The coach who built pro basketball’s first dynasty
John Kundla 1916–2017
John Kundla’s Minneapolis Lakers dominated professional basketball long before it was a multibillion-dollar industry. A low-key and well-liked coach, Kundla forged the sport’s first pro dynasty, winning five championships in the NBA and its immediate forerunner, the Basketball Association of America, from 1949 to 1954. The Lakers would later move to Los Angeles and became the quintessential glamour franchise. But in Kundla’s time, the team struggled to attract fans, despite all those titles and basketball’s first bona fide superstar— 6-foot-10-inch center George Mikan, a bespectacled hook-shot artist and rebounding machine. “The biggest crowd we ever had was for the [Harlem] Globetrotters, when we drew, I think, around 10,000 people,” Kundla recalled in 2004. “Otherwise, especially in the early years, you had to clap to keep warm in there.”
Born in Star Junction, Pa., outside Pittsburgh, Kundla was the son of Eastern European immigrants. “His father was a coal miner and steelworker,” said The New York Times. To escape coal country, his mother moved with him to Minneapolis when he was 5. “The plan was that my father would follow in a couple years,” he recalled. “He never did.” A 6-foot- 2-inch forward, Kundla starred for the University of Minnesota’s Big Ten champion basketball squad. After high school coaching stints, he led the basketball program at the College of St. Thomas, and then became the Lakers’ inaugural coach in 1947. With Minneapolis, Kundla became “one of just three NBA coaches to win three consecutive titles,” while “his five league titles are tied for third,” said the Minneapolis Star Tribune. Six of his players— Mikan, Elgin Baylor, Clyde Lovellette, Slater Martin, Vern Mikkelsen, and Jim Pollard—went on to join Kundla in basketball’s Hall of Fame.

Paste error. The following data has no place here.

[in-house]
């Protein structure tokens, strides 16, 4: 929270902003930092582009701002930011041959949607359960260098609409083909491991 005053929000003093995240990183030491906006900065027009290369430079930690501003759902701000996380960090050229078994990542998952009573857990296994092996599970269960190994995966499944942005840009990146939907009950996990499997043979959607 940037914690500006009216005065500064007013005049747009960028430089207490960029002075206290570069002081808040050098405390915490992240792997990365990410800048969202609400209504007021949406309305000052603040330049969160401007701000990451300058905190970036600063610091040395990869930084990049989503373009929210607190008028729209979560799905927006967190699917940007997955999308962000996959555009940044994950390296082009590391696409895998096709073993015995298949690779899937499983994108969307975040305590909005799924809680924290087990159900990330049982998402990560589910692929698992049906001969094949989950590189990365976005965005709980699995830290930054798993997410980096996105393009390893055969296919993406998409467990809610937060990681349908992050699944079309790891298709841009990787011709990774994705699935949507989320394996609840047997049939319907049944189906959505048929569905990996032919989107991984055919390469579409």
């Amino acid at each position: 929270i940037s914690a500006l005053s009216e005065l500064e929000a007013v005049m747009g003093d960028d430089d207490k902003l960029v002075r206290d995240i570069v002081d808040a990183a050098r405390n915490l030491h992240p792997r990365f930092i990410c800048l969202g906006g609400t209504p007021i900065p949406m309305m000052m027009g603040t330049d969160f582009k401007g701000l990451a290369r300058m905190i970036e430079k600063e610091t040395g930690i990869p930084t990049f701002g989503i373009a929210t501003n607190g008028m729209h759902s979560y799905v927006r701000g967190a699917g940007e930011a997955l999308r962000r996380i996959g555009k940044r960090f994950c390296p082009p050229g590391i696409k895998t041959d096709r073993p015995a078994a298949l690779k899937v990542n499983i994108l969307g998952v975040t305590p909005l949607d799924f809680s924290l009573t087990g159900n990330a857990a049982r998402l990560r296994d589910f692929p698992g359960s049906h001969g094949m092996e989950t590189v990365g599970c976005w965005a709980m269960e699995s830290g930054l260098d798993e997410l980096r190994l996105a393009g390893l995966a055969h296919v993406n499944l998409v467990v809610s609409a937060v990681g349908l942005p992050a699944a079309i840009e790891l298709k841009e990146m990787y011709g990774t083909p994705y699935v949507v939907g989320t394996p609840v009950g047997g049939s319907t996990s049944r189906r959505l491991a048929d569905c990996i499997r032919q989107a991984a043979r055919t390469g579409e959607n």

“Kundla stepped down in 1959 to coach at his alma mater,” said the Associated Press. The first Minnesota coach “to offer African-Americans scholarships,” he helmed the team until 1968, and then taught physical education until 1981. Named one of the 10 best coaches in NBA history in 1996, Kundla admired modern players but didn’t think he’d like working with them. “They don’t play as much as a team,” he said last year. “With agents, crowds, television, and the big bucks, everyone involved is under so much pressure. Pressure for us was still having some meal money left by the time dinner rolled around.” ■